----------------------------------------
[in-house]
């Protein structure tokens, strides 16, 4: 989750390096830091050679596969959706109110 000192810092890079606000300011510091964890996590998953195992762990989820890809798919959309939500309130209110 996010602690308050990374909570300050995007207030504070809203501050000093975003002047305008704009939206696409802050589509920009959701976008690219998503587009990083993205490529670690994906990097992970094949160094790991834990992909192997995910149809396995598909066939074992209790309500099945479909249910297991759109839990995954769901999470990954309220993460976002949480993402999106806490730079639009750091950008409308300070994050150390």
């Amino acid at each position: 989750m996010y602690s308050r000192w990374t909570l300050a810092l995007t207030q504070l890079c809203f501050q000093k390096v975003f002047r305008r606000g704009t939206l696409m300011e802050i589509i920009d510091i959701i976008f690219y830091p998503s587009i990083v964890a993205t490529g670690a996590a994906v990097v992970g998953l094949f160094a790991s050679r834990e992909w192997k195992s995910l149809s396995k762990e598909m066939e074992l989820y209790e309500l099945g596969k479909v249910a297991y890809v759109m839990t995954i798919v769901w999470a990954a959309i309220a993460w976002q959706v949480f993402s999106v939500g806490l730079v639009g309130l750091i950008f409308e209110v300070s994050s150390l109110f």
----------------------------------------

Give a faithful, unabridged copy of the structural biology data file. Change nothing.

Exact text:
[in-house]
């Protein structure tokens, strides 16, 4: 989750390096830091050679596969959706109110 000192810092890079606000300011510091964890996590998953195992762990989820890809798919959309939500309130209110 996010602690308050990374909570300050995007207030504070809203501050000093975003002047305008704009939206696409802050589509920009959701976008690219998503587009990083993205490529670690994906990097992970094949160094790991834990992909192997995910149809396995598909066939074992209790309500099945479909249910297991759109839990995954769901999470990954309220993460976002949480993402999106806490730079639009750091950008409308300070994050150390």
């Amino acid at each position: 989750m996010y602690s308050r000192w990374t909570l300050a810092l995007t207030q504070l890079c809203f501050q000093k390096v975003f002047r305008r606000g704009t939206l696409m300011e802050i589509i920009d510091i959701i976008f690219y830091p998503s587009i990083v964890a993205t490529g670690a996590a994906v990097v992970g998953l094949f160094a790991s050679r834990e992909w192997k195992s995910l149809s396995k762990e598909m066939e074992l989820y209790e309500l099945g596969k479909v249910a297991y890809v759109m839990t995954i798919v769901w999470a990954a959309i309220a993460w976002q959706v949480f993402s999106v939500g806490l730079v639009g309130l750091i950008f409308e209110v300070s994050s150390l109110f």